It has been years since I looked at these. I painted them a couple of months after I found out I was pregnant, because my husband and I were travelling to New York and I wanted to try an interest a gallery there in my work. I didn’t succeed, of course, and the paintings came back with me, and they’ve been gathering dust in a cupboard ever since.
There are nine of them, one for each month of pregnancy. The first starts with the big bang. The second depicts a black dog and my fear of post-partum depression. The third features the head of a bull, because my daughter was due to be born in late April, making her a Taurus. There’s a butterfly – the one that flapped its wings and caused a hurricane – and a minotaur, a biblical apple and a mother and child. The images aren’t great – the paintings are covered by protective plastic, which reflects too much light for me to show you what they look like.
There is a confusion of hope and fear in these works that expressed the mess of feelings at the prospect of my becoming a mother, and which has turned out to be a fairly accurate prediction of the experience of being a mother, too. “I want to love you but what if I don’t?” ask the words scrawled into one painting. (Luckily, it turned out that this was never a problem.)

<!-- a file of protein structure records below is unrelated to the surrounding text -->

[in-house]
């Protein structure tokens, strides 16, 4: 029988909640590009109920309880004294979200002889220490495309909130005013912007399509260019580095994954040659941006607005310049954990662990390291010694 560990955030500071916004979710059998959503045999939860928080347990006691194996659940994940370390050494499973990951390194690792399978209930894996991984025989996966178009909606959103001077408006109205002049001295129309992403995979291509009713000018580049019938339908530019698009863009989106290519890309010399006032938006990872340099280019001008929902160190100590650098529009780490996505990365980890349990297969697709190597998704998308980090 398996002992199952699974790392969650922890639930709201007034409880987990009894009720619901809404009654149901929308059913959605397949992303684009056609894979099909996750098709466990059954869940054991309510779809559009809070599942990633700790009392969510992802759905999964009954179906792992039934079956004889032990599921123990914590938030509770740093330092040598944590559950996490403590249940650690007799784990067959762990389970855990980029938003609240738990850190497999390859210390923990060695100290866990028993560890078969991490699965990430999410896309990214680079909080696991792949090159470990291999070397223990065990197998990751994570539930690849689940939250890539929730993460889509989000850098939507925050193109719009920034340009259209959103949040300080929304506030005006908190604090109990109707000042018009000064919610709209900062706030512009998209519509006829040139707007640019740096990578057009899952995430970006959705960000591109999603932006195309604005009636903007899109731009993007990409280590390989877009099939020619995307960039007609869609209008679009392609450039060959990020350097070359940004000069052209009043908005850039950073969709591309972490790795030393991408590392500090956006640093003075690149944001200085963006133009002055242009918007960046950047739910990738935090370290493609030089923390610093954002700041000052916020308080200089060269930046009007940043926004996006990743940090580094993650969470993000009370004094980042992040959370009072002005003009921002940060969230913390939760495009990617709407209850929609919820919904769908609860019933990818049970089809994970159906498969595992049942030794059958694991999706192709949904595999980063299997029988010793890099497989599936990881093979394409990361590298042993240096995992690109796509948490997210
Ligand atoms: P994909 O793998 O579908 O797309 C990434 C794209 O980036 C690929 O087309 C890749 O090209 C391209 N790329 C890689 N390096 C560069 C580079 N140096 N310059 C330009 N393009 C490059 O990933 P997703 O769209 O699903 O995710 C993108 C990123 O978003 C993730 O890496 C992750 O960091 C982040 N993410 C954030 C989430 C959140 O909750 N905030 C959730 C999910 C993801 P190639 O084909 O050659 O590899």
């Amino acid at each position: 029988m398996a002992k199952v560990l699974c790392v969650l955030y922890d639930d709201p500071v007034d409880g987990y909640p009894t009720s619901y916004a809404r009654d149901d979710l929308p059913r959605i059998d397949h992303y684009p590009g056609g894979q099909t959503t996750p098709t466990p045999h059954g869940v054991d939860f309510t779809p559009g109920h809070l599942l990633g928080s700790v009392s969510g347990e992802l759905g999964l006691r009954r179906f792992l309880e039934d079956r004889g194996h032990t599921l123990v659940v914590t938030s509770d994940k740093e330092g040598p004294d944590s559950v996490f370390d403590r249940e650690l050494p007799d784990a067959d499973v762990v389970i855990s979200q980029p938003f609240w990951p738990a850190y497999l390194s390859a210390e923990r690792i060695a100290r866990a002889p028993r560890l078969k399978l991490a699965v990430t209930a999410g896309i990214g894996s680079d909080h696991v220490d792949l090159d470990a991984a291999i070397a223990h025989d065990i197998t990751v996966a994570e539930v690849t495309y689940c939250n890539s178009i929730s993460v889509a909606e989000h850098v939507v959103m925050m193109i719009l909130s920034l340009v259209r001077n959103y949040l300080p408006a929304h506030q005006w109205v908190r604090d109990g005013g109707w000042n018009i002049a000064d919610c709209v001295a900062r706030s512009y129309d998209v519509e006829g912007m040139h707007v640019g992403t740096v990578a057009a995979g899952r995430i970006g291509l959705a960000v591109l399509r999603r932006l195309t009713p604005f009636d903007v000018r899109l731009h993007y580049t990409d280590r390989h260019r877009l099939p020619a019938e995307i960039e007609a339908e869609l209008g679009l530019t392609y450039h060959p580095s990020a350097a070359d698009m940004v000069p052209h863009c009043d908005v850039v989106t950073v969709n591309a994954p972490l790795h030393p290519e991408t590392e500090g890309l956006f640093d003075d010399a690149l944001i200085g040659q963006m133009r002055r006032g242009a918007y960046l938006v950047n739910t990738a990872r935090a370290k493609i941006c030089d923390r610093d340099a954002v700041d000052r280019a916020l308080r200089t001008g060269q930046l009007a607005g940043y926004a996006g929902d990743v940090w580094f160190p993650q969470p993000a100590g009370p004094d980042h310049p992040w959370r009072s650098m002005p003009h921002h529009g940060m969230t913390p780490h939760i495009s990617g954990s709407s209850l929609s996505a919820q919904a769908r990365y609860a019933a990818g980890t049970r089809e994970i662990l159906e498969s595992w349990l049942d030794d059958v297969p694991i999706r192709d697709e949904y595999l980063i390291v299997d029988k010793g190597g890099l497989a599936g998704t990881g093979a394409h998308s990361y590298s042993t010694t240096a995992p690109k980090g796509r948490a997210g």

Motherhood is messy. It’s hard. There is so much love, so much frustration, so much joy and so much anger too. My daughter teaches me something new every day, even as I try to persuade her to practice her letters and she tells me it takes too long and I must do it for her. She’s taken to calling me “Sarah” again instead of “Mom”, and it’s a reminder that I am still me, that though she and I are linked inexorably together by biology, we are separate people, and we belong to ourselves.
Of course, if I’d have known what would happen, that I’d develop life-threatening pre-eclampsia and my daughter would be born by emergency C-section ten weeks ahead of schedule, I’d have drawn a fish instead of a bull.
I am not entirely sure what to do with these works. They are going back into storage; I can’t afford to have them framed, and even if I could, I don’t have the space to hang them. Perhaps I will take them out and show them to my daughter years from now, when she is better able to understand what they mean, and what she means to me. Maybe she’ll choose to keep them; maybe she won’t. Nine months of waiting, a lifetime of wonder.
I think of the words I wrote into the second last image (though there is no defined order, apart from the first and the last painting). “This is every question in life made flesh.” Four and a half years later, that is still very true.